Learn How to Edit

Split, Croatia
11 tips for better Travel Photos

There’s no need for filters and you don’t have to be a Photoshop expert to make your good images great. Knowing how to make a few tweaks to your images can make a huge difference in getting better travel photos. Plus there are tons of apps for your phone and your computer to help you do this.

I almost exclusively use Lightroom to edit my photos. And in most cases my editing process is pretty simple. Adjusting white balance, exposure, highlights and shadows, blacks and white and occasionally saturation and clarity is really all I focus on. I also use the crop tool to adjust composition and the healing brush tool to remove any dust specs, and for most photos that’s enough. A few simple edits can really elevate your photography and help you get better travel photos.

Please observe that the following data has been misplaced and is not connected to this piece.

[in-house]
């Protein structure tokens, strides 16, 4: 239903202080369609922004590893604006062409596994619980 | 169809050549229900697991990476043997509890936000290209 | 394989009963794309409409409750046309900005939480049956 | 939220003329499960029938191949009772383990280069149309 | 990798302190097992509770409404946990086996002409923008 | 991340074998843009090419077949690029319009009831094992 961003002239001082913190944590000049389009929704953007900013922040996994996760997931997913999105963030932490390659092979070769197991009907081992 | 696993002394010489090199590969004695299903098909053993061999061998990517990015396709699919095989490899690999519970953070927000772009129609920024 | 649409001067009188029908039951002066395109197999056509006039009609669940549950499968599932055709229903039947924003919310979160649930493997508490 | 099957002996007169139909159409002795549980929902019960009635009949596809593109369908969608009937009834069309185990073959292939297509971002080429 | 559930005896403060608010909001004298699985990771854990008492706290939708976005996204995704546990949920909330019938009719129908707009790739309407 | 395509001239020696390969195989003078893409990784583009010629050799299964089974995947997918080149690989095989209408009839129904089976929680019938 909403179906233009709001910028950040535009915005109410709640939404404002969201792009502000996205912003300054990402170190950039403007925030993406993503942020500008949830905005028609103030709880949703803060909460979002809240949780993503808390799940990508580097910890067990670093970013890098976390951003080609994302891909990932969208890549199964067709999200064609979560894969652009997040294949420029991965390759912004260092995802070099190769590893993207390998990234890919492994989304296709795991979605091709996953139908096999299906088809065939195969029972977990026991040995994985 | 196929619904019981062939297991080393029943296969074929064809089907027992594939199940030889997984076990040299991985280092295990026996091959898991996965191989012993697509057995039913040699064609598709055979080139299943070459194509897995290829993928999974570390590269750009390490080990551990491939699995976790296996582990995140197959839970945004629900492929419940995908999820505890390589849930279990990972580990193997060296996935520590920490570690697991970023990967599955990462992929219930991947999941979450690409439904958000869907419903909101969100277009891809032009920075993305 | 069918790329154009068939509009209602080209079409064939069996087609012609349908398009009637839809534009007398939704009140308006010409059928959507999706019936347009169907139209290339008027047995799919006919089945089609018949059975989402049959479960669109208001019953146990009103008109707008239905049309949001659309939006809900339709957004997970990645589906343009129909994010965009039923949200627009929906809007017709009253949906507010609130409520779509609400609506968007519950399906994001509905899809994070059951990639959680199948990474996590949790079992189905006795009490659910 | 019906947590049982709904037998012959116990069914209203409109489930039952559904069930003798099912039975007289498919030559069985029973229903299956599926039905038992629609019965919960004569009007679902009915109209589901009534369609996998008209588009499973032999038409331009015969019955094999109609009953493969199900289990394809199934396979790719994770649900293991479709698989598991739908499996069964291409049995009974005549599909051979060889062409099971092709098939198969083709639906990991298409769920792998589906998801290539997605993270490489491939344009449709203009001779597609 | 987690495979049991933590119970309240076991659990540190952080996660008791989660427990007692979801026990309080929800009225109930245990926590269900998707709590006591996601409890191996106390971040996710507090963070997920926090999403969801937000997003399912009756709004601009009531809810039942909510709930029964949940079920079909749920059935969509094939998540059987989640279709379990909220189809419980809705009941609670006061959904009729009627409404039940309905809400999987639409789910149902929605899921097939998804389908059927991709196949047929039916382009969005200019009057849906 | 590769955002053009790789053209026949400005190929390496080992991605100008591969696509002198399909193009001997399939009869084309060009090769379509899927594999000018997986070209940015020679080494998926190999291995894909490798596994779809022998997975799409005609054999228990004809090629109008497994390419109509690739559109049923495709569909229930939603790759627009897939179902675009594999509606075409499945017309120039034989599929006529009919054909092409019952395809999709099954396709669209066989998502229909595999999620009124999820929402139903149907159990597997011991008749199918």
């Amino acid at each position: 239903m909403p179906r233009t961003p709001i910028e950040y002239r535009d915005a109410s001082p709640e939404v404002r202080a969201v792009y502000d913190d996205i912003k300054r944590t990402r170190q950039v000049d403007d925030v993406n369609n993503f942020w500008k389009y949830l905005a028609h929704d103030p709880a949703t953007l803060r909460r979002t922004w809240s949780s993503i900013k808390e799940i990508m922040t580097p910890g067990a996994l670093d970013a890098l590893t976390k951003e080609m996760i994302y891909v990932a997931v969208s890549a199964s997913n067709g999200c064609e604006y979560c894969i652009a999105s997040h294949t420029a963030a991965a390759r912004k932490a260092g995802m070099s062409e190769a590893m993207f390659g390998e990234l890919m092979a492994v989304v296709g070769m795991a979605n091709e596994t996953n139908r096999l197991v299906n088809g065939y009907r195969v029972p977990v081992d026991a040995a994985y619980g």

Sometimes You Just Have to Go with It

Travel is supposed to be an experience. And for a lot of us it’s supposed to be a vacation. So don’t stress about shooting. Have fun, shoot when you can and enjoy the ride. If you practice even a few of these tips you’ll come home with some incredible images to remember your journey.

Some Bonus Tips for Better Travel Photos

  • Take your camera in for a cleaning to get rid of all that icky sensor dust
  • Shoot in RAW to get the most out of your editing experience.
  • Don’t bring every piece of gear you own. It gets heavy.

Tips for Better Travel Photos Conclusion

Taking amazing photos while traveling can be hard. With these 11 tips for better travel photos you can capture some great images on your next journey.

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Author

Hey there! My name is Leah and I'm a photographer, blogger and wanderer from north Texas. I've been doing photography for nearly a decade now and absolutely love it. My day job is real estate photographer and in my free time you can often find me at a park taking pictures of leaves and flowers. Outside of that my fiance and I love to travel. We spent nine months backpacking through Europe and now spend our free time attempting to plan and going on shorter trips both in the States and abroad.